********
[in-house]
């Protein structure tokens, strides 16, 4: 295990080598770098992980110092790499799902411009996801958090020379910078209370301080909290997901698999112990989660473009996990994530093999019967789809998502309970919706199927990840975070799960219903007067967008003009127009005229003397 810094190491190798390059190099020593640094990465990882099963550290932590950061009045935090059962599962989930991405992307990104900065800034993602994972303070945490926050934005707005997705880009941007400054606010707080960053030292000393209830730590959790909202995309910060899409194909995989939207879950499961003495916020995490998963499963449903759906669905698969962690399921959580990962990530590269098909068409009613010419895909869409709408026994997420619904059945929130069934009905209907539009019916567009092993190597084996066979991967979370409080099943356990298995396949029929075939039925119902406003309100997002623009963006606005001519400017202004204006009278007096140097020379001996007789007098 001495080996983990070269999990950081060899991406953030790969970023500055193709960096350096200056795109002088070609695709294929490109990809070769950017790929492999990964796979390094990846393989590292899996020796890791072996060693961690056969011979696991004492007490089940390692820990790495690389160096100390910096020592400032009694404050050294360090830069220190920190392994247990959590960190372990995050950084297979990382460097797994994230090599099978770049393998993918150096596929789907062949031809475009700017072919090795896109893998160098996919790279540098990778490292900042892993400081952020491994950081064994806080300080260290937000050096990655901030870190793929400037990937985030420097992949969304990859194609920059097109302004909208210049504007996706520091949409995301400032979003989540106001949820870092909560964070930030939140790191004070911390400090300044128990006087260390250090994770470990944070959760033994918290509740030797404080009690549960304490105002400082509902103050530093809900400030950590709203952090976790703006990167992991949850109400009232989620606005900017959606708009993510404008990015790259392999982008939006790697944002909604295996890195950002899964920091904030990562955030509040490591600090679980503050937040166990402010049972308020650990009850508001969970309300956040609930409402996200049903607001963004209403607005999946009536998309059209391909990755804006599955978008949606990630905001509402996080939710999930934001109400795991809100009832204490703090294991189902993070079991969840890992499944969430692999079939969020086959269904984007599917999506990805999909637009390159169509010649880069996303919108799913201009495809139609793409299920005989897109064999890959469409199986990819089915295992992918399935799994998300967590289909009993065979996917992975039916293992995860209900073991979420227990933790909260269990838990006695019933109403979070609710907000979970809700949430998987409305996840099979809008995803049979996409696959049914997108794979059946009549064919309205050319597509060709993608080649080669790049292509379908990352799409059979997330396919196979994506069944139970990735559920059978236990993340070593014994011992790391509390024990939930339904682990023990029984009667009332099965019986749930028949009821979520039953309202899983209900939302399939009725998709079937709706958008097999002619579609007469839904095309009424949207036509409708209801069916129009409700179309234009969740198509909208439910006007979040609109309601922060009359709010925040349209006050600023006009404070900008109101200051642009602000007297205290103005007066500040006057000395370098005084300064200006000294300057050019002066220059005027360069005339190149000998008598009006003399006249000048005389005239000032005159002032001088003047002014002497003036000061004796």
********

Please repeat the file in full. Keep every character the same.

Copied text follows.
[in-house]
């Protein structure tokens, strides 16, 4: 295990080598770098992980110092790499799902411009996801958090020379910078209370301080909290997901698999112990989660473009996990994530093999019967789809998502309970919706199927990840975070799960219903007067967008003009127009005229003397 810094190491190798390059190099020593640094990465990882099963550290932590950061009045935090059962599962989930991405992307990104900065800034993602994972303070945490926050934005707005997705880009941007400054606010707080960053030292000393209830730590959790909202995309910060899409194909995989939207879950499961003495916020995490998963499963449903759906669905698969962690399921959580990962990530590269098909068409009613010419895909869409709408026994997420619904059945929130069934009905209907539009019916567009092993190597084996066979991967979370409080099943356990298995396949029929075939039925119902406003309100997002623009963006606005001519400017202004204006009278007096140097020379001996007789007098 001495080996983990070269999990950081060899991406953030790969970023500055193709960096350096200056795109002088070609695709294929490109990809070769950017790929492999990964796979390094990846393989590292899996020796890791072996060693961690056969011979696991004492007490089940390692820990790495690389160096100390910096020592400032009694404050050294360090830069220190920190392994247990959590960190372990995050950084297979990382460097797994994230090599099978770049393998993918150096596929789907062949031809475009700017072919090795896109893998160098996919790279540098990778490292900042892993400081952020491994950081064994806080300080260290937000050096990655901030870190793929400037990937985030420097992949969304990859194609920059097109302004909208210049504007996706520091949409995301400032979003989540106001949820870092909560964070930030939140790191004070911390400090300044128990006087260390250090994770470990944070959760033994918290509740030797404080009690549960304490105002400082509902103050530093809900400030950590709203952090976790703006990167992991949850109400009232989620606005900017959606708009993510404008990015790259392999982008939006790697944002909604295996890195950002899964920091904030990562955030509040490591600090679980503050937040166990402010049972308020650990009850508001969970309300956040609930409402996200049903607001963004209403607005999946009536998309059209391909990755804006599955978008949606990630905001509402996080939710999930934001109400795991809100009832204490703090294991189902993070079991969840890992499944969430692999079939969020086959269904984007599917999506990805999909637009390159169509010649880069996303919108799913201009495809139609793409299920005989897109064999890959469409199986990819089915295992992918399935799994998300967590289909009993065979996917992975039916293992995860209900073991979420227990933790909260269990838990006695019933109403979070609710907000979970809700949430998987409305996840099979809008995803049979996409696959049914997108794979059946009549064919309205050319597509060709993608080649080669790049292509379908990352799409059979997330396919196979994506069944139970990735559920059978236990993340070593014994011992790391509390024990939930339904682990023990029984009667009332099965019986749930028949009821979520039953309202899983209900939302399939009725998709079937709706958008097999002619579609007469839904095309009424949207036509409708209801069916129009409700179309234009969740198509909208439910006007979040609109309601922060009359709010925040349209006050600023006009404070900008109101200051642009602000007297205290103005007066500040006057000395370098005084300064200006000294300057050019002066220059005027360069005339190149000998008598009006003399006249000048005389005239000032005159002032001088003047002014002497003036000061004796």